* Europe needs expansive economic policies - Vendola
* Monti and Vendola may end up in same government
* Vendola says he has "nothing personal" against Monti
By Steve Scherer and Giselda Vagnoni
ROME, Feb 21 A leading member of Italy's
centre-left coalition, frontrunner in polls for this weekend's
election, said on Thursday the country should seek revisions of
European Union budget rules.
"We have a duty to renegotiate the fiscal compact," Nichi
Vendola, leader of the Left Ecology Freedom party (SEL), told a
briefing for foreign reporters. "Europe needs expansive economic
Some investors fear that Vendola will push a centre-left
government too far to the left and prevent a coalition agreement
with outgoing Prime Minister Mario Monti, which is seen as the
most market-friendly election outcome.
He is one of several front-line members of the centre-left
bloc who say the fiscal compact, a EU treaty imposing fiscal
discipline and balanced budgets, will hamper Italy's recovery
from its longest recession in two decades.
Vendola is the main coalition ally of Pier Luigi Bersani's
Democratic Party (PD), which had a more than 5 point lead over
Silvio Berlusconi's centre-right when a polling blackout ahead
of this weekend's election started on Feb. 9.
While Bersani generally has tried to maintain good relations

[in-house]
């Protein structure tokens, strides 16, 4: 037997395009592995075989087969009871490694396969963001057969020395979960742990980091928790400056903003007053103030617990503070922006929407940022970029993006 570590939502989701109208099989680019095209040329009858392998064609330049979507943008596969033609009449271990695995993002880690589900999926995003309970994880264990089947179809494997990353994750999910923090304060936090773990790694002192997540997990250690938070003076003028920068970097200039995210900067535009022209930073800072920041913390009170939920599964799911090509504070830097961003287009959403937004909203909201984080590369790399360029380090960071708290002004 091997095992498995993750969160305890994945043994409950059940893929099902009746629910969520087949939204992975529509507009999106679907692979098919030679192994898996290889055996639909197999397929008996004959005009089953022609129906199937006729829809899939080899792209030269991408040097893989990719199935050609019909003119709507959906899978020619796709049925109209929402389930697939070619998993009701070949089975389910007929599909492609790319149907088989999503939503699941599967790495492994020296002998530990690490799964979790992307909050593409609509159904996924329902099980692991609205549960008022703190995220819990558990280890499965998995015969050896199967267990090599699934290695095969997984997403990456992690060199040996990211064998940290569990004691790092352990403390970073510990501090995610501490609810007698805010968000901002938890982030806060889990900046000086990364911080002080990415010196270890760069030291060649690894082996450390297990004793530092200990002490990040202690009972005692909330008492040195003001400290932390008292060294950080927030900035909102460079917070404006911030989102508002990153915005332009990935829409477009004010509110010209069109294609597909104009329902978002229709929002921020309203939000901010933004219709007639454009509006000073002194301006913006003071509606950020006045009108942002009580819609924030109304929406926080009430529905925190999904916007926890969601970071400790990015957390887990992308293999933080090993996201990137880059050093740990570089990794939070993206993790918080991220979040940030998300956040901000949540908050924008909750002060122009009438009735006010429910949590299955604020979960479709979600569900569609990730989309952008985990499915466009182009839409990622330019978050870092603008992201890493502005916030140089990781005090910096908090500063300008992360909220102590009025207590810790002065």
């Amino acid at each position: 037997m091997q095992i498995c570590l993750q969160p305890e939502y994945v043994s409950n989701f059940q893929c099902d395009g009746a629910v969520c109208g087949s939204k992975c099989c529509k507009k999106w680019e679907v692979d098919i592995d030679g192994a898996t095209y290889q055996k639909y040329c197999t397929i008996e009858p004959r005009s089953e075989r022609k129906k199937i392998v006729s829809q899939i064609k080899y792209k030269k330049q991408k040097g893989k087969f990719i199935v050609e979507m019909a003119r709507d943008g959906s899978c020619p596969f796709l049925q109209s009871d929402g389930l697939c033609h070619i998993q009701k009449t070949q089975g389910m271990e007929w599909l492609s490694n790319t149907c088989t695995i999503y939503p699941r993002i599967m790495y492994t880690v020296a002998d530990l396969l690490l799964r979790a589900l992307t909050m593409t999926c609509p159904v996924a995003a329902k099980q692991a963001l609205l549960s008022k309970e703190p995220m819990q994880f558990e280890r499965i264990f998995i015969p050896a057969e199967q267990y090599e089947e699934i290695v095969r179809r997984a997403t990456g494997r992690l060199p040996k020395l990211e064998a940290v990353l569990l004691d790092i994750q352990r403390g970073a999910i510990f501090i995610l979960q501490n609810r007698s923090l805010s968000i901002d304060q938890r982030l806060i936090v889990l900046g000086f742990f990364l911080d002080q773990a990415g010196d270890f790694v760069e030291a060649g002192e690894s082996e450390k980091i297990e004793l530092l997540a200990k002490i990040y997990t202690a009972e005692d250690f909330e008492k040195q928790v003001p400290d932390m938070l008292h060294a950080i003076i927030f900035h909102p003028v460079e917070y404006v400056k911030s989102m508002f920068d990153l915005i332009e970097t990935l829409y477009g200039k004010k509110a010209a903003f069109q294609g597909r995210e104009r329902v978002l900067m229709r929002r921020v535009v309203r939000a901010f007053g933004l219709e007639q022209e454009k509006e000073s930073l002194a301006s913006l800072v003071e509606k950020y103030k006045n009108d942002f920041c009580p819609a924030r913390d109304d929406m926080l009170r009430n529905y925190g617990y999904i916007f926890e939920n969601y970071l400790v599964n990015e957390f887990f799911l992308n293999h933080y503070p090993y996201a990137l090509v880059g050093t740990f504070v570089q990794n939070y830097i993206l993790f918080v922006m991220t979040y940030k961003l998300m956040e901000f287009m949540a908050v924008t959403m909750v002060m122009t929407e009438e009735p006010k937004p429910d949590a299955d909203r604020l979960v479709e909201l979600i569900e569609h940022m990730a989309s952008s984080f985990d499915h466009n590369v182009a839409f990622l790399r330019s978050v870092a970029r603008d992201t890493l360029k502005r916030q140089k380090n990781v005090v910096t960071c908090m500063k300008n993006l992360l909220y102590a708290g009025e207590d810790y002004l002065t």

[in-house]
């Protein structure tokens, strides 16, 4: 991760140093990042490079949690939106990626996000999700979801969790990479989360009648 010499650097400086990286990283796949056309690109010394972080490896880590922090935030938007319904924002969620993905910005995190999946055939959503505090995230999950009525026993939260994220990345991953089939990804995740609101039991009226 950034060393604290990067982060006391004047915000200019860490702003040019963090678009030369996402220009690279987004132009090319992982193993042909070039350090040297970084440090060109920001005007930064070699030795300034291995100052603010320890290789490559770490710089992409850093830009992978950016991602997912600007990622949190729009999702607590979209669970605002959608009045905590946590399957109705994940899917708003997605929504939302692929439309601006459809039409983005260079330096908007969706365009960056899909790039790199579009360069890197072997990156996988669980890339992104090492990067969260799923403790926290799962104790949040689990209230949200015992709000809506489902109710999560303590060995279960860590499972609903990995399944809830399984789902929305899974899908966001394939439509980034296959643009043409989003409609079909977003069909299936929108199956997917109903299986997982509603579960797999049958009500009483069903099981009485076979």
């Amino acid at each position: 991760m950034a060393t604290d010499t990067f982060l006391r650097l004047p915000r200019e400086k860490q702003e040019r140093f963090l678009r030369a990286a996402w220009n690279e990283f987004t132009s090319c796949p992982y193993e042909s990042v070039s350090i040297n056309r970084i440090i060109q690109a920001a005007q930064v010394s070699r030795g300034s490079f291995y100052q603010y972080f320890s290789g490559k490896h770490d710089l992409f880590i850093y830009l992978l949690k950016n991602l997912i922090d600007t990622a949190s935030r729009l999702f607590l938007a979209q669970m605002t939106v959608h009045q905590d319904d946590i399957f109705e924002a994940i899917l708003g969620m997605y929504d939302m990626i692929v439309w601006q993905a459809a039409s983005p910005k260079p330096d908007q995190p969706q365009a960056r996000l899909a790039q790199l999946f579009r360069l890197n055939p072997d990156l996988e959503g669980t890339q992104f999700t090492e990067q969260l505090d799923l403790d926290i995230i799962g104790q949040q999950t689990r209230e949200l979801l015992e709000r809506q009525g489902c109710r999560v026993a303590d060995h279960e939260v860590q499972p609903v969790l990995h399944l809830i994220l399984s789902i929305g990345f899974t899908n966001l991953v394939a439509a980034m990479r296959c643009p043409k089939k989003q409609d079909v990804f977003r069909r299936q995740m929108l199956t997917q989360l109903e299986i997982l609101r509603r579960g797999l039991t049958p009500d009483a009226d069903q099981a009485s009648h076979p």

with Monti, Vendola and the prime minister have traded barbs
throughout the election campaign.
"Monti's year in government left the country wounded,"
Vendola said on Thursday. "Austerity must be loosened to restore
necessary oxygen to an economy that is out of breath."
Monti helped restore market confidence in Italy with an
austerity drive when he was appointed in 2011 to head off a
Greek-style debt crisis.
He sharply raised taxes and raised the retirement age to try
to put accounts back on track, but the measures further weakened
an economy already in recession.
Monti, now leader of a centrist bloc, may end up a Vendola
ally after the vote if the centre-left needs help to form a
stable majority, despite the attacks during the campaign.
Monti has said Bersani should dump his coalition partner
because he will hold up reforms that the euro zone's most
sluggish economy desperately needs, while Vendola has accused
Monti of stifling growth and driving up unemployment.
"I have no idiosyncratic personal beef with Monti," Vendola
said. "If the centre-left is not self-sufficient after the vote,
we'll have to see if there is a majority in parliament that
supports our agenda."
Bersani has said he will continue along Monti's path of
fiscal prudence, while easing the tax burden on workers and
pensioners. Monti has said he is willing to ally with
"reformist" forces after the election.